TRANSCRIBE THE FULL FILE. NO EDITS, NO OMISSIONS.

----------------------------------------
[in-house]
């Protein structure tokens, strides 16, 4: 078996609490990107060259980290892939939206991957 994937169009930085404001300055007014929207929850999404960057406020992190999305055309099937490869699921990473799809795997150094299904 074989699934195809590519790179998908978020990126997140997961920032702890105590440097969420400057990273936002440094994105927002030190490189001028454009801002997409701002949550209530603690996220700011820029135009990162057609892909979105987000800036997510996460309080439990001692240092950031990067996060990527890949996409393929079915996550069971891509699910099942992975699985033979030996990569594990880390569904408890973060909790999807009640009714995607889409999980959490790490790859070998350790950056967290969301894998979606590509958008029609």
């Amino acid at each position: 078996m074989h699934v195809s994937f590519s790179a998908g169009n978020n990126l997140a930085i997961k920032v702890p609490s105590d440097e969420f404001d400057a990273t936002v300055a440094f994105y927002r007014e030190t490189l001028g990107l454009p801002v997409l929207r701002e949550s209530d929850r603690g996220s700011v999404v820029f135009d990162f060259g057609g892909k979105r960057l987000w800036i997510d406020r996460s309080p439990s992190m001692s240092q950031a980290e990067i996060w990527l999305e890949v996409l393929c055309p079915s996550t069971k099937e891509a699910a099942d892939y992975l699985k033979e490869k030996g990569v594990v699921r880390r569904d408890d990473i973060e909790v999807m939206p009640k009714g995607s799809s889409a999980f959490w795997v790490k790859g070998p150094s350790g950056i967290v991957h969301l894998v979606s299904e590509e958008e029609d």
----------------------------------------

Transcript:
[in-house]
């Protein structure tokens, strides 16, 4: 078996609490990107060259980290892939939206991957 994937169009930085404001300055007014929207929850999404960057406020992190999305055309099937490869699921990473799809795997150094299904 074989699934195809590519790179998908978020990126997140997961920032702890105590440097969420400057990273936002440094994105927002030190490189001028454009801002997409701002949550209530603690996220700011820029135009990162057609892909979105987000800036997510996460309080439990001692240092950031990067996060990527890949996409393929079915996550069971891509699910099942992975699985033979030996990569594990880390569904408890973060909790999807009640009714995607889409999980959490790490790859070998350790950056967290969301894998979606590509958008029609």
């Amino acid at each position: 078996m074989h699934v195809s994937f590519s790179a998908g169009n978020n990126l997140a930085i997961k920032v702890p609490s105590d440097e969420f404001d400057a990273t936002v300055a440094f994105y927002r007014e030190t490189l001028g990107l454009p801002v997409l929207r701002e949550s209530d929850r603690g996220s700011v999404v820029f135009d990162f060259g057609g892909k979105r960057l987000w800036i997510d406020r996460s309080p439990s992190m001692s240092q950031a980290e990067i996060w990527l999305e890949v996409l393929c055309p079915s996550t069971k099937e891509a699910a099942d892939y992975l699985k033979e490869k030996g990569v594990v699921r880390r569904d408890d990473i973060e909790v999807m939206p009640k009714g995607s799809s889409a999980f959490w795997v790490k790859g070998p150094s350790g950056i967290v991957h969301l894998v979606s299904e590509e958008e029609d």